The stakes for Mr. Trump in how he responds to a national crisis may be higher than those for a more typical political candidate. Having won the Republican nomination with a combative populist campaign, Mr. Trump entered the general election widely seen as a tempestuous figure with none of the conventional seasoning for the presidency.
In polls, voters have consistently questioned whether he has the right temperament to be president, and he is intensely unpopular with most voting groups other than white men.
Mrs. Clinton has sought to amplify voters’ concerns about Mr. Trump, describing him both before and after the Orlando attack as a loose cannon who lacks the judgment to be president.
Campaigning along the Virginia coast on Wednesday, Mrs. Clinton pilloried Mr. Trump for his “Twitter rants and conspiracy theories” and called his approach to national security entirely unserious.
“Not one of Donald Trump’s reckless ideas would have saved a single life in Orlando,” she said.
There have been scattered indications that Mr. Trump understands that he must, to some degree, adapt his approach for the general election. Even as he has publicly dismissed suggestions that he revise his policy proposals and campaign style, he has seemed, at times, to seek a wider audience for his message.
In his speech in New Hampshire on Monday, while warning ominously about Muslim immigration, Mr. Trump also pitched himself as a champion of gay and lesbian Americans, whom he described as acutely menaced by the rise of radical Islam.
While he did not abandon his call for a full stop to Muslim immigration to the United States, Mr. Trump described his proposal in somewhat more clinical language. Instead of explicitly demanding a religious test for all migrants, he said he would favor cutting off entry from countries with a history of exporting terrorism.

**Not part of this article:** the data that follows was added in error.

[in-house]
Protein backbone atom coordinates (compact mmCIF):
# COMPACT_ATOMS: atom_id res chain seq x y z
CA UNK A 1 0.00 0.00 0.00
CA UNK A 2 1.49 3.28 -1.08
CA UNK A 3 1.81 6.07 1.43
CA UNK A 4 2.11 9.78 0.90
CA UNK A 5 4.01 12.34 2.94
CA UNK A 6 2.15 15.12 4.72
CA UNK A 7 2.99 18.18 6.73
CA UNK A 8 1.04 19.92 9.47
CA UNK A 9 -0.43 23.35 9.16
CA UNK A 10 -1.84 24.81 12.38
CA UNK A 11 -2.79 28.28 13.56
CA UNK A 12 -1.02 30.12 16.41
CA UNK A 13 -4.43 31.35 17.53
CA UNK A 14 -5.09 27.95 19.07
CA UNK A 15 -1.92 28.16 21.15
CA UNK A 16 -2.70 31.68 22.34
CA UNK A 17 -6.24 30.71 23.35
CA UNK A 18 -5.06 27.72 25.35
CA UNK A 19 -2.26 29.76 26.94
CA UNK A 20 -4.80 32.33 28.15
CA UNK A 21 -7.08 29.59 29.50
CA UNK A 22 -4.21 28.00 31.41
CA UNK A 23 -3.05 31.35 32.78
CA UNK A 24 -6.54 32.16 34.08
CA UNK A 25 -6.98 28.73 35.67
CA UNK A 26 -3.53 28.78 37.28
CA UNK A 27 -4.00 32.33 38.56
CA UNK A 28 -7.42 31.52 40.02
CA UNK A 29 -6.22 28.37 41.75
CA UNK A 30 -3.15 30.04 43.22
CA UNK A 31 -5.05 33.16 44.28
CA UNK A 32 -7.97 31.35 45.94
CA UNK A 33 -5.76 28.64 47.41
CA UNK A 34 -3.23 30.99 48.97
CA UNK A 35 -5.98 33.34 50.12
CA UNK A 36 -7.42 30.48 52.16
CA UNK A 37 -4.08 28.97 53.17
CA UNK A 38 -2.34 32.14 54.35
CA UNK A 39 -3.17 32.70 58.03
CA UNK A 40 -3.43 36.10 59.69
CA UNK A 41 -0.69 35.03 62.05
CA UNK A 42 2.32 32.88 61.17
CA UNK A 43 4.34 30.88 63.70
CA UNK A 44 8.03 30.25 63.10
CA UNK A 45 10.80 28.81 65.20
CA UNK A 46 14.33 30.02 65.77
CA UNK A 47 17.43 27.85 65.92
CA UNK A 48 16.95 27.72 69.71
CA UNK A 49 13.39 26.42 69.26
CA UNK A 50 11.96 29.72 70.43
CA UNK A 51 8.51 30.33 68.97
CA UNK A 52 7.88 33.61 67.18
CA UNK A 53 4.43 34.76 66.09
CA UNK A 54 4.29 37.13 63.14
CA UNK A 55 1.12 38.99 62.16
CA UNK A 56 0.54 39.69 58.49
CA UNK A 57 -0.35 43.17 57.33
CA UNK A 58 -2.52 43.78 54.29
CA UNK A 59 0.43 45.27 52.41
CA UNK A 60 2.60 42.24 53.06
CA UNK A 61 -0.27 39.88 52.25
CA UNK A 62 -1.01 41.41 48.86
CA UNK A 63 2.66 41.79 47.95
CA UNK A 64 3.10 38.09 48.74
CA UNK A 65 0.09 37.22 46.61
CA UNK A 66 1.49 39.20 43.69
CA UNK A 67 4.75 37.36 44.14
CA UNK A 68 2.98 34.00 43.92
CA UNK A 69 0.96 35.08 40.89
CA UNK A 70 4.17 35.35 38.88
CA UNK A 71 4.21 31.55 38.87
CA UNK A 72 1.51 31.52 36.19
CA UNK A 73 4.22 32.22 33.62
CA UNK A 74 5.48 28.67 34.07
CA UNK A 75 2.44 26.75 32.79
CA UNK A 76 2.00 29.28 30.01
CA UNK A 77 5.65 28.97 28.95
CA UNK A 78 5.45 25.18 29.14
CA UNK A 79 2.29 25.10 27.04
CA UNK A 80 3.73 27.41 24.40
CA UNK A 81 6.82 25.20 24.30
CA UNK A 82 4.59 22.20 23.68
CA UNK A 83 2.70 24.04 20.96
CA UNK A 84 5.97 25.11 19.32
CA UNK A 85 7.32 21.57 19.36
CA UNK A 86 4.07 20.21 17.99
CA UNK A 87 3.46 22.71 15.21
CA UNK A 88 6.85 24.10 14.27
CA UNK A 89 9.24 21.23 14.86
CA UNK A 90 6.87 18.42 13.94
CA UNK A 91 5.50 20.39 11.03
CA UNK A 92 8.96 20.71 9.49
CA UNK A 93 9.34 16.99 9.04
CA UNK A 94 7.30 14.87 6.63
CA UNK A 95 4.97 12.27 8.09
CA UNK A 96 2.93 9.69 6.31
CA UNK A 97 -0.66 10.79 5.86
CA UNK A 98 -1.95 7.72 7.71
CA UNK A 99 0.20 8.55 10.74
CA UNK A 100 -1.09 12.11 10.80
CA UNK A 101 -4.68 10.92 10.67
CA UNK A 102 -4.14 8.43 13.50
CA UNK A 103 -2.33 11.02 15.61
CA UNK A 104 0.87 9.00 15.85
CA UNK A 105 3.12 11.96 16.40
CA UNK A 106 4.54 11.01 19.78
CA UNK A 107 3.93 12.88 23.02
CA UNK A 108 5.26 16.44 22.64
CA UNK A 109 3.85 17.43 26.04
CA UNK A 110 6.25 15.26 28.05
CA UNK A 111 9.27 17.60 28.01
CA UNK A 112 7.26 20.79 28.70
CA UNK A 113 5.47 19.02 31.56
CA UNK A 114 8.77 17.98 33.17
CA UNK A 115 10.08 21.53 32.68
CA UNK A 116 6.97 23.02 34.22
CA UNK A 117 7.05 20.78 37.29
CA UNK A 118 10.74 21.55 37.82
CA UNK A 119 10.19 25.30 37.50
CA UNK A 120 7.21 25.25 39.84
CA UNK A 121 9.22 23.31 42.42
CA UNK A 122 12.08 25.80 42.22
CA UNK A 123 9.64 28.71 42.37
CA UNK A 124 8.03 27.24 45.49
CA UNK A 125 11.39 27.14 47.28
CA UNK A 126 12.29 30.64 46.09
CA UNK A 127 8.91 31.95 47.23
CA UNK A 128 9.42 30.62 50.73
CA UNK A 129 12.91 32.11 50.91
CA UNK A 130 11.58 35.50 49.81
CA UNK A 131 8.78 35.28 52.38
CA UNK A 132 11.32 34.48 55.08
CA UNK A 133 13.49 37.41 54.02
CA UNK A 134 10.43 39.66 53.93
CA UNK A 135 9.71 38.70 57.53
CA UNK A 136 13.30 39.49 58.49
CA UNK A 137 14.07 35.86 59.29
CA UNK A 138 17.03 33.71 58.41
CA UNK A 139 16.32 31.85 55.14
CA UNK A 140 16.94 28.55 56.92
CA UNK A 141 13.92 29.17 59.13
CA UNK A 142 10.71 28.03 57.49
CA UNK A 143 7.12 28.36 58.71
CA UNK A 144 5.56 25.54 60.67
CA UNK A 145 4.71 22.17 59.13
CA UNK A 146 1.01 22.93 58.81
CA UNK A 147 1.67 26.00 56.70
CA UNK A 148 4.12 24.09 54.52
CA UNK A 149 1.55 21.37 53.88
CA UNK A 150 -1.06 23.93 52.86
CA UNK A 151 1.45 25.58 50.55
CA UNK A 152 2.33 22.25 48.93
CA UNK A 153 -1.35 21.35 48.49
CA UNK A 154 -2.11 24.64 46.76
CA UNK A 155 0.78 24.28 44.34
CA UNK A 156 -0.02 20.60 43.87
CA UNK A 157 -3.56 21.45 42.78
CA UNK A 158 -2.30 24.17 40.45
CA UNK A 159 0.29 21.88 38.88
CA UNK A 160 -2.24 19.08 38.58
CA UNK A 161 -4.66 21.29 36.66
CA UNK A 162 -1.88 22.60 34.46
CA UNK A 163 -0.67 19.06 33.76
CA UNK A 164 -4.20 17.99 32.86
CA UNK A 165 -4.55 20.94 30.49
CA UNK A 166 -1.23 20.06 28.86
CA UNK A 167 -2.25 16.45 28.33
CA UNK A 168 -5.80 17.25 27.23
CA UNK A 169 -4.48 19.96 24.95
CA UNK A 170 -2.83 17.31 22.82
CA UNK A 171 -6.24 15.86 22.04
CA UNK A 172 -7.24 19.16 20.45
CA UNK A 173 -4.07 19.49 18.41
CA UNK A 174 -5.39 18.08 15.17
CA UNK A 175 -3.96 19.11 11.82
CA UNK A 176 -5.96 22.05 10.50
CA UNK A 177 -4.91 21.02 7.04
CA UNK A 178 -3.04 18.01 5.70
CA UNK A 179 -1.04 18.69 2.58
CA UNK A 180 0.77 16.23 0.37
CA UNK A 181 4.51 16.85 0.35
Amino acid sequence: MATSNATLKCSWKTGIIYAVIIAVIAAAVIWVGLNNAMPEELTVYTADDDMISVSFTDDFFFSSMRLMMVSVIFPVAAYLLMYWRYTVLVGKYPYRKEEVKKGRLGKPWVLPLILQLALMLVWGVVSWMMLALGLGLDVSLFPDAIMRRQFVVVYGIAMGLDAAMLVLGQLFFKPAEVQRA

And in a nod to the growing calls — from Democrats and a handful of Republicans — for new gun control measures, Mr. Trump said he would meet with National Rifle Association officials and reiterated his past support for restricting gun purchases by people on terrorism watch lists.
Still, Mr. Trump’s anti-Muslim rhetoric and explosive personal style have overshadowed those comparatively modest concessions to mainstream politics. In the tenor of his speeches and his most consequential policy demands, he has hewed closely to the model of his insurgent primary campaign, in which he strung together victories by appealing to a zealous faction of the Republican base that applauded his rejection of political norms.
Despite his comments over the last week, Mr. Trump is unlikely to lose any support from that constituency. In the general election, however, he must win over a much larger and more diverse collection of voters who have, so far, rejected his signature proposals.
In the primaries, exit polling showed that strong majorities of Republican voters supported Mr. Trump’s suggested ban on Muslim immigrants. But in the CBS and Bloomberg News polls this week, more than three-fifths of voters said they either opposed the ban or were troubled by it.
Professing indifference to the rebukes he has received from his own party, Mr. Trump said at his rally in Atlanta on Wednesday that Republican leaders should “be quiet” and support him, and raised the prospect of essentially running a one-man campaign if they do not.
“Our leaders have to get tougher,” he said. “This is too tough to do it alone, but you know what? I think I’m going to be forced to.”